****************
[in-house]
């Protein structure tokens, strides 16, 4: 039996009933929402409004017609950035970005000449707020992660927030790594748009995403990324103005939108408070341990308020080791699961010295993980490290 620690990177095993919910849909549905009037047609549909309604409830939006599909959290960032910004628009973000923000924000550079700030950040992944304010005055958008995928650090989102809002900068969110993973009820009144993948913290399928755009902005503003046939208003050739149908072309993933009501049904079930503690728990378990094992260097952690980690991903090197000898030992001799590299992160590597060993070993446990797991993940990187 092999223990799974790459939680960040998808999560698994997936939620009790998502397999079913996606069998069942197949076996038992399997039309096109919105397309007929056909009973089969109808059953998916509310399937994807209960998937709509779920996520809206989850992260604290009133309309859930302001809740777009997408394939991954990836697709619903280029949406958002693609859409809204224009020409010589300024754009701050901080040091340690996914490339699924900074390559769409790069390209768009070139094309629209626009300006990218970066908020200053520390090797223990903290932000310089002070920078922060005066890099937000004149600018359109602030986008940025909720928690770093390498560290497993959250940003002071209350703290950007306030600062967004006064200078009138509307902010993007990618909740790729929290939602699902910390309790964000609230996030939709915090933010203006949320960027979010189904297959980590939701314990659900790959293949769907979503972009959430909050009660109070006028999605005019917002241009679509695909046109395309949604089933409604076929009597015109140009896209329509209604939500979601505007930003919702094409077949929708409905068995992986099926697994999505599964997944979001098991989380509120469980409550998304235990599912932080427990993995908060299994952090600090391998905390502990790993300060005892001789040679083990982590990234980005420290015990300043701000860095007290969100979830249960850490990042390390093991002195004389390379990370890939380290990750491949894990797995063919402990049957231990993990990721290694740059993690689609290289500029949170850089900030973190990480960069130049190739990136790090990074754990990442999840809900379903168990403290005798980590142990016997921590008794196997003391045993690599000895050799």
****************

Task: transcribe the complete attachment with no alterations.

[in-house]
């Protein structure tokens, strides 16, 4: 039996009933929402409004017609950035970005000449707020992660927030790594748009995403990324103005939108408070341990308020080791699961010295993980490290 620690990177095993919910849909549905009037047609549909309604409830939006599909959290960032910004628009973000923000924000550079700030950040992944304010005055958008995928650090989102809002900068969110993973009820009144993948913290399928755009902005503003046939208003050739149908072309993933009501049904079930503690728990378990094992260097952690980690991903090197000898030992001799590299992160590597060993070993446990797991993940990187 092999223990799974790459939680960040998808999560698994997936939620009790998502397999079913996606069998069942197949076996038992399997039309096109919105397309007929056909009973089969109808059953998916509310399937994807209960998937709509779920996520809206989850992260604290009133309309859930302001809740777009997408394939991954990836697709619903280029949406958002693609859409809204224009020409010589300024754009701050901080040091340690996914490339699924900074390559769409790069390209768009070139094309629209626009300006990218970066908020200053520390090797223990903290932000310089002070920078922060005066890099937000004149600018359109602030986008940025909720928690770093390498560290497993959250940003002071209350703290950007306030600062967004006064200078009138509307902010993007990618909740790729929290939602699902910390309790964000609230996030939709915090933010203006949320960027979010189904297959980590939701314990659900790959293949769907979503972009959430909050009660109070006028999605005019917002241009679509695909046109395309949604089933409604076929009597015109140009896209329509209604939500979601505007930003919702094409077949929708409905068995992986099926697994999505599964997944979001098991989380509120469980409550998304235990599912932080427990993995908060299994952090600090391998905390502990790993300060005892001789040679083990982590990234980005420290015990300043701000860095007290969100979830249960850490990042390390093991002195004389390379990370890939380290990750491949894990797995063919402990049957231990993990990721290694740059993690689609290289500029949170850089900030973190990480960069130049190739990136790090990074754990990442999840809900379903168990403290005798980590142990016997921590008794196997003391045993690599000895050799």